CRIM and the Cluster

by Dylan
(Illinois, Wisconsin)

CRIM nicely summarizes a scifi phenomenon I've been trying to label for weeks. It's the colorful intergalactic buffet of humanoid aliens, planets, and weirdness that can be seen in such on-screen IP's as Doctor Who, Guardians of the Galaxy, Star Wars, and (to a lesser extent) Star Trek. The comedic animated shows Futurama and Rick and Morty also embrace it. It's the sort of universe where you get the feeling that just about anything might be out there, and where the kinetic energy of an interstellar setting is embraced above realism.

But it didn't start out in interstellar space, as we know. The bustling interplanetary market existed before mankind left the Solar System, epic space battles first happened within the orbit of the sun, and space cowboys were smuggling between Venus and Mars before they smuggled between Tatooine and Alderaan. I postulate that the OSS has more classic authors because it came first, and only lost popularity to the wider galaxy in more recent years.

That said, you are absolutely correct in saying that the planets of the OSS have much stronger character than a Vulcan or a Trantor. Interstellar planets are so numerous that often, little work is spent developing them as little time is spent with them in the course of the plot. There are exceptions, of course - Dune comes to mind - but generally I favor the OSS for that reason.

You mention Hamilton! I've just picked up my first Hamiltonian novel, a little number called Doomstar. I didn't know what to expect when I got into it, certainly I hadn't expected what I got.

It's a CRIM, and a wonderful CRIM at that. The characters are likeable, the plot is expertly paced, the planets are interesting and memorable, everything one could ask for. The setting in particular stood out to me as rather ingenious, a sort of compromise between the interstellar and interplanetary stages. It's called "The Cluster", a large group of stars that happen to be bunched together, many of which sport habitable worlds with indigenous life. For the inhabitants of The Cluster, travel between stars, and thus between planets, was easier than it is for us, providing the sense of busyness one gets in a crowded OSS while allowing for the unfortunate emptiness of the real Solar System.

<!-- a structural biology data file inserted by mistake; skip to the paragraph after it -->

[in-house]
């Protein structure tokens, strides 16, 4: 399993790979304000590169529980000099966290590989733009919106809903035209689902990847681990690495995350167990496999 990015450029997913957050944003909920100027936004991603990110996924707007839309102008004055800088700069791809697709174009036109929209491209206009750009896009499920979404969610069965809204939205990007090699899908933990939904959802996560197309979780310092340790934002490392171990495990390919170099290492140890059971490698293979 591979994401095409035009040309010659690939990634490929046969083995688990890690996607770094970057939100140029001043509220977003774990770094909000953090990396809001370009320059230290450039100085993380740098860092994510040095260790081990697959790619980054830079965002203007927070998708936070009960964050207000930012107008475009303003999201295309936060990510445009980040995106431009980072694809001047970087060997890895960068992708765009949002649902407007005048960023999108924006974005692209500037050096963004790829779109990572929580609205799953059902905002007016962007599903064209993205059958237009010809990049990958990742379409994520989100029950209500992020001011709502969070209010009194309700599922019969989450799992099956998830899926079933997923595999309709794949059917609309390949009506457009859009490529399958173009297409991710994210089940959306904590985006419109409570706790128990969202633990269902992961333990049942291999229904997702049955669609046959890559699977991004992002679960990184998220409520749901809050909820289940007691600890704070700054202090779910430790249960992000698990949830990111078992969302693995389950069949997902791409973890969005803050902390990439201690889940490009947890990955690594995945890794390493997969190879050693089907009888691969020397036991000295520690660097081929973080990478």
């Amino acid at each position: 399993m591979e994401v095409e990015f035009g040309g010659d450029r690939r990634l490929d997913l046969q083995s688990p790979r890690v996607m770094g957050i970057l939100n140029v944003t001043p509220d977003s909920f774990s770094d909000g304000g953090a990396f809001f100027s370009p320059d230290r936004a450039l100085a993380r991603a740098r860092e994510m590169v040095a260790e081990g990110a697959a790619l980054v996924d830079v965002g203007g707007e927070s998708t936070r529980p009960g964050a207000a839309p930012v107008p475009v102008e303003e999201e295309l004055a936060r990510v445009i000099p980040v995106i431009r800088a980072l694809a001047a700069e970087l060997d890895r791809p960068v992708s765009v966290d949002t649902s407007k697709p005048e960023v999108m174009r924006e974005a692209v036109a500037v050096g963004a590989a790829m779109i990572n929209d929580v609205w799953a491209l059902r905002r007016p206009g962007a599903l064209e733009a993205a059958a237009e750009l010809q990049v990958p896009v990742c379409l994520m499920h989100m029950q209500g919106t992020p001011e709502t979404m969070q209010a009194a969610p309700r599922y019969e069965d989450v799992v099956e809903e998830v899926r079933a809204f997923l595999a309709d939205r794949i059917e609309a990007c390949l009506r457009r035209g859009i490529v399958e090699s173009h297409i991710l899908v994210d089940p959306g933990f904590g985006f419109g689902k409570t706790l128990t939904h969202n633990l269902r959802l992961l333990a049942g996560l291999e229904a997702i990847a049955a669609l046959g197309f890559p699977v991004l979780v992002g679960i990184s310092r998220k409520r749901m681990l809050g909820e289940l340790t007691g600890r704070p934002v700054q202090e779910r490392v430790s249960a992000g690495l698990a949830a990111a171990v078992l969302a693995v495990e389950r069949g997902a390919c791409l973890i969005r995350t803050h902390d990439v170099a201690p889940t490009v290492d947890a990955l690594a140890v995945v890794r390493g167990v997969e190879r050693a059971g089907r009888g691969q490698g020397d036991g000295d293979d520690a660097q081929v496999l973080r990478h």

My only complaint with the book is that the women in the story are few and of little consequence, but then, it was written in 1966. If one wants to enjoy older books, one has to learn to tolerate such things.

{comment from Zendexor: Glad you are enjoying your first Hamilton. I myself enjoyed Doomstar better the second time I read it - I didn't appreciate it properly at first. By the way I believe the Cluster in the book is the Hyades, if I remember correctly. Interesting, your comment placing inter-Cluster space as a category intermediate between interplanetary and interstellar. The three Alastor Cluster books by Jack Vance come to mind: Marune Alastor, Trullion Alastor and Wyst Alastor. I wouldn't class these as CRIM, however, because the adventures concentrate on one world each.}

Comments for CRIM and the Cluster

Average Rating starstarstarstarstar

Click here to add your own comments

Aug 19, 2016
Super Systems
by: Dylan

You're right, the Cluster is indeed the Hyades, how could I forget?

Thanks for yet another reading suggestion in the Alastor Cluster books. Sounds like a marriage between the planetary romance and the interstellar adventure - can't go wrong!

The Hyades of Doomstar interest me because they feel like their own entity- rather like a Solar System. The stars are tightly packed, making them feel related in a similar way to the planets of the Solar System, a feeling I find a lot of interstellar fiction lacks.

{Comment from Zendexor: According to astronomers our Sun was born in a cloud that also gave birth to other stars; so there was a time when Sol was part of a cluster. One might set an OSS tale in the young Solar System that was closely surrounded by its sibling systems. As usual the game is to use science for inspiration while not being bound too closely by its notions of the limits of the possible - in this particular case, the length of time it takes for evolution to get going: the story would require that the cluster not be dispersed before the worlds are inhabited.}

Click here to add your own comments

Join in and write your own page! It's easy to do. How? Simply click here to return to join the conversation.